But, she acknowledged, she did have her own personal style. “I like simple, not too frilly, tailored.” And then, with a tiny sparkle of calculation: “And my favorite designers are New York City based designers. So that makes it easy because they’re mostly tailored and elegant clothes.” We pointed out that the Greenwich native’s taste in clothing seemed very, well, Greenwich-ian. “Yeah, I know,” she said. “[But] let me put it to you this way: I basically wore overalls all the way through college. I mean, you just try and present yourself as being neat, fairly well put-together. You try to make sure your shoes are from the same pair.”
She then informed us that she’d be wearing a business suit for her photo shoot. “I’m not wearing an evening gown; it’s the wrong image.” The scads of evening gown photos are not how she views herself, or at the very least, not how she wishes to present herself. “There are enough pictures like that, so I’ll just wear a simple business suit.
Diana Taylor was born in 1955 in the upscale Connecticut suburb of Greenwich, Connecticut, the daughter of a schoolteacher and a biochemist for Union Carbide chemical company.
She went to college at Dartmouth and was in the second class of women to go all the way through all four years. “There were two hundred of us, or maybe three hundred of us,” she said “And three thousand of them at the time.” Not entirely a bad ratio in certain respects, she admitted. “It was so much fun. I had a blast; I loved it. And my best friends to this day are people I met my first week at Dartmouth.” (Ms. Taylor is now a member of her alma mater’s board of trustees.
Much of what happened after Dartmouth was a matter of serendipity. “I have basically fallen into everything I’ve ever done,” she said. “I’ve never really planned anything. I’ve basically seen opportunities as they come up and they’ve turned out to be really good ones.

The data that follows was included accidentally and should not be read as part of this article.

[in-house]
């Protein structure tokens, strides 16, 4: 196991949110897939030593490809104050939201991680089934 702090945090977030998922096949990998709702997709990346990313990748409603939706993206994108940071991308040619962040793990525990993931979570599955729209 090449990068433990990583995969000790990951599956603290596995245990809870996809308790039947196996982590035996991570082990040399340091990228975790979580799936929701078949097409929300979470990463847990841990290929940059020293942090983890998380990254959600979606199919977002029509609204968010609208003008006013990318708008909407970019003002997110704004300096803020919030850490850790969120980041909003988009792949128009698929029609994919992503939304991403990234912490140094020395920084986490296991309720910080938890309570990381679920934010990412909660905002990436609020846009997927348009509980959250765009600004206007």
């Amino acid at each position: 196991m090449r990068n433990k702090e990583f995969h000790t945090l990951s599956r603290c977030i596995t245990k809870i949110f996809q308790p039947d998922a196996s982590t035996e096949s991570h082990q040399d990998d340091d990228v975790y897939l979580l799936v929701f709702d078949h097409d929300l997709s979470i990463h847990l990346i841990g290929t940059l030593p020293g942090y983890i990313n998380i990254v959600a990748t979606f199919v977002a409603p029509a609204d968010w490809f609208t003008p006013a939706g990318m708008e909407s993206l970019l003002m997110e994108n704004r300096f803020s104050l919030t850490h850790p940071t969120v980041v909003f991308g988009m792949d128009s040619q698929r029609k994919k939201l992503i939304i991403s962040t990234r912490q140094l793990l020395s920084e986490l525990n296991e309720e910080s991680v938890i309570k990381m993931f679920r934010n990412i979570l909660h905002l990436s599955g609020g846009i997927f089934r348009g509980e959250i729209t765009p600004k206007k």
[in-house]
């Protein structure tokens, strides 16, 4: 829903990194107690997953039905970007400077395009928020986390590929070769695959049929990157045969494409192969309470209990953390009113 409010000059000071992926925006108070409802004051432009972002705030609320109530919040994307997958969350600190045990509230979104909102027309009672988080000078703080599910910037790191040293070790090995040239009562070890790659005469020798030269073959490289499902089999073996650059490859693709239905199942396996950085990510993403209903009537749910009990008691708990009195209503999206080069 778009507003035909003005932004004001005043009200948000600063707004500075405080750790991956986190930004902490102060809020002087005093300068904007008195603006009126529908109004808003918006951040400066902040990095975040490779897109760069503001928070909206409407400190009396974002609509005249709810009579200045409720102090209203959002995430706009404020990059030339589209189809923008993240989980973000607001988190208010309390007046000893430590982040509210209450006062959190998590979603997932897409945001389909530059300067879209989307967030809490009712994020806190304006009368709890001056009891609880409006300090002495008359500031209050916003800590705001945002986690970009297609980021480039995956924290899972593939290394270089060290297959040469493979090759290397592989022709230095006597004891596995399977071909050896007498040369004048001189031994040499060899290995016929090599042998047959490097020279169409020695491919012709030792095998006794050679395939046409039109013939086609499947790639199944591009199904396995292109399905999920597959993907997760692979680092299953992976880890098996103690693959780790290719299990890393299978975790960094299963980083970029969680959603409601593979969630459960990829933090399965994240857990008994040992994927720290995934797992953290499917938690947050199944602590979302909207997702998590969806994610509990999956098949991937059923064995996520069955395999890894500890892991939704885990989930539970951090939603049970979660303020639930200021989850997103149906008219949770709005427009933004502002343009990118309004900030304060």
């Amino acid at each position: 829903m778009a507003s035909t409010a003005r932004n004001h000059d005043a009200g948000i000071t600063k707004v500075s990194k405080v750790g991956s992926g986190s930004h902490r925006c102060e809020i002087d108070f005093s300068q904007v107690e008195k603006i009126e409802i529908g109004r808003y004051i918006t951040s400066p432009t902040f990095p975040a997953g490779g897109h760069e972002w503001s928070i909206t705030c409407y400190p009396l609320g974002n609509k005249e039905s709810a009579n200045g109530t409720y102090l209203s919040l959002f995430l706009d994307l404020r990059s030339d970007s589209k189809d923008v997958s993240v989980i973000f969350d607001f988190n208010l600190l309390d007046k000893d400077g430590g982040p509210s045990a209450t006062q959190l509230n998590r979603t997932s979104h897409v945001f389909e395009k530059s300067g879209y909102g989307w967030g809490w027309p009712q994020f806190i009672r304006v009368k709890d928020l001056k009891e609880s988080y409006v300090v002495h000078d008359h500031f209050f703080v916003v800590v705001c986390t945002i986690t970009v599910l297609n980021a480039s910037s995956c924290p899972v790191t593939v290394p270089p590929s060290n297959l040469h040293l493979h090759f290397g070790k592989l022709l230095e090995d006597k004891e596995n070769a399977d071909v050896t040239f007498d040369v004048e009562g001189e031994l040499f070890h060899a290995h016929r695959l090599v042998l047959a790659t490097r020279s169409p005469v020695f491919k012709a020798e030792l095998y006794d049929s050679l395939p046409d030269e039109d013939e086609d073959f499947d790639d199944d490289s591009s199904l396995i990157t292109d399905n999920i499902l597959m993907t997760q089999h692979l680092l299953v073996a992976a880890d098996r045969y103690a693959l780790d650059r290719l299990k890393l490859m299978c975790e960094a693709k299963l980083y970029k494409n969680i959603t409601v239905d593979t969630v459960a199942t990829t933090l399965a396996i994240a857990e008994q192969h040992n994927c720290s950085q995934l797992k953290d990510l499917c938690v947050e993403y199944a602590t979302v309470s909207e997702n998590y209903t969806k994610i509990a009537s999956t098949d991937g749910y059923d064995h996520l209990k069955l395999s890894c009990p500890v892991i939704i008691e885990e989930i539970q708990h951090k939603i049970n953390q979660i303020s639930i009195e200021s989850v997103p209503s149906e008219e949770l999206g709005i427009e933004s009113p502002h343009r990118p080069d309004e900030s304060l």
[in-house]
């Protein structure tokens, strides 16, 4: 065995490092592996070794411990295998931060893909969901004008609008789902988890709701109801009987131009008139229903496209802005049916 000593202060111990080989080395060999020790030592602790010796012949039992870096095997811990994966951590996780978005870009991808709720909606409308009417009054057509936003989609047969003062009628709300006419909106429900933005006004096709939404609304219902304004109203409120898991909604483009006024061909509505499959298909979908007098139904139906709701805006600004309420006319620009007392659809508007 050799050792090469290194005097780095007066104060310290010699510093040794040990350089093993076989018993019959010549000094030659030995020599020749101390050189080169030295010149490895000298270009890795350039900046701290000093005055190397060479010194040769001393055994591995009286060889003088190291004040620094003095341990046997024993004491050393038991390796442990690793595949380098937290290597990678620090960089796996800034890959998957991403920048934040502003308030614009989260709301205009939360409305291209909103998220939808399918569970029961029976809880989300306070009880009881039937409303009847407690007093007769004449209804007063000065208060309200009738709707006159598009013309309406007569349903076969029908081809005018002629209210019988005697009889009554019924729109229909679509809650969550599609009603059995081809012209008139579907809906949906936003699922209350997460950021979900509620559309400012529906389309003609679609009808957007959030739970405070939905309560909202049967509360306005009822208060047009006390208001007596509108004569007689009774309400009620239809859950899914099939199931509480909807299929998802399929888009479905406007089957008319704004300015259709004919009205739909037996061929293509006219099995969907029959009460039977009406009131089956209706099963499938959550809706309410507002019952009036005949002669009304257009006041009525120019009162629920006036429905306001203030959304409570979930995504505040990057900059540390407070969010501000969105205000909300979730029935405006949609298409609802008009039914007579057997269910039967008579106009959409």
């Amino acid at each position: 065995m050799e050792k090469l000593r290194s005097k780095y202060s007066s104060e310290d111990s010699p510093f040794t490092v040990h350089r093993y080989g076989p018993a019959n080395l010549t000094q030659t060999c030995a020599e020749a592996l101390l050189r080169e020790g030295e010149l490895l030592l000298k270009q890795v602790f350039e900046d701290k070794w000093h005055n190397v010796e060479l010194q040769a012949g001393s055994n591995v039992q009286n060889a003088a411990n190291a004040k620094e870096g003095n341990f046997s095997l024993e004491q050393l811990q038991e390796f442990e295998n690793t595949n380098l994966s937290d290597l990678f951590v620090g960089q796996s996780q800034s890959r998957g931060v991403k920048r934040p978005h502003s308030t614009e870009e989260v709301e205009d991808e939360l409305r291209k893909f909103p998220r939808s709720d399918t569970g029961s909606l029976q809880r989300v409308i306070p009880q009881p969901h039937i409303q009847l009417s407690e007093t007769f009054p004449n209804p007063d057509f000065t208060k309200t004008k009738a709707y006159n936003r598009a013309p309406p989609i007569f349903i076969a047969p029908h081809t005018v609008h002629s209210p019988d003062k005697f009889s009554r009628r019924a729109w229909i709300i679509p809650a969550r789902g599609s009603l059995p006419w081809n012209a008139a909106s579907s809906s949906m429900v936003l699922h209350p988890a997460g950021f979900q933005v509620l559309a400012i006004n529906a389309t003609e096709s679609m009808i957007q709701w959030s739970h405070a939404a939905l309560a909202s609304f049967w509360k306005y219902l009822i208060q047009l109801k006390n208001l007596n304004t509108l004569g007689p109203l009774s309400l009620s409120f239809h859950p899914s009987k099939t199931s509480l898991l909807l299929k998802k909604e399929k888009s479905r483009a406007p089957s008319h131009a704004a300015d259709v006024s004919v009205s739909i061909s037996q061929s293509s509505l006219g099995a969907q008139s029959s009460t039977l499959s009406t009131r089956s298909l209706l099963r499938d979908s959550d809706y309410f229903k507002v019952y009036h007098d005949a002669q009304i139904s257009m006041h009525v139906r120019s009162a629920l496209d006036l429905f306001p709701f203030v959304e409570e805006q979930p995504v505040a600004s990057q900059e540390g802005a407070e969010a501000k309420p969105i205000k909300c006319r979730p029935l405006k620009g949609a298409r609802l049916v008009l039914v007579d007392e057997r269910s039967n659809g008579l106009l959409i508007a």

But there was one thing she planned: “I knew was that I wanted to move to New York City [after college]” she said. Like many twenty-somethings who decamp to Manhattan after undergrad, Mr. Taylor’s roommate from Dartmouth was living in a one-bedroom apartment with one other roommate and they were looking for a third. But Ms. Taylor needed to find a job. She was interested in health care and began sending resumes to hospitals but “unfortunately none of them wanted me as their hospital administrator at that point.” She got a job in government in the department of social services but realized quickly that it wasn’t where she wanted to end up, so she applied to business school in a joint degree program that also included a public health degree.
But she was still working on top of that. “I was an evening and weekend administrator at St. Vincent’s hospital in Brooklyn, which was an experience,” she said. “It was fascinating.” She was also working at Smith Barney in their public finance department and received an offer for a full-time job when she graduated. She moved on to Lehmann Brothers with a couple of her colleagues from Smith Barney, and then on to Donaldson Lufkin & Jenrette. And then a couple of guys from Lehman went to DLJ and they took me with them. “And then some guy I didn’t even know at the time called me up [four years later],” she explained, “And said ‘I’m starting this new firm do you want to come join?’ And I’d basically hit the ceiling, if you will, at DLJ and it sounded like a good idea, so I did that. Stuff happens at really good times!”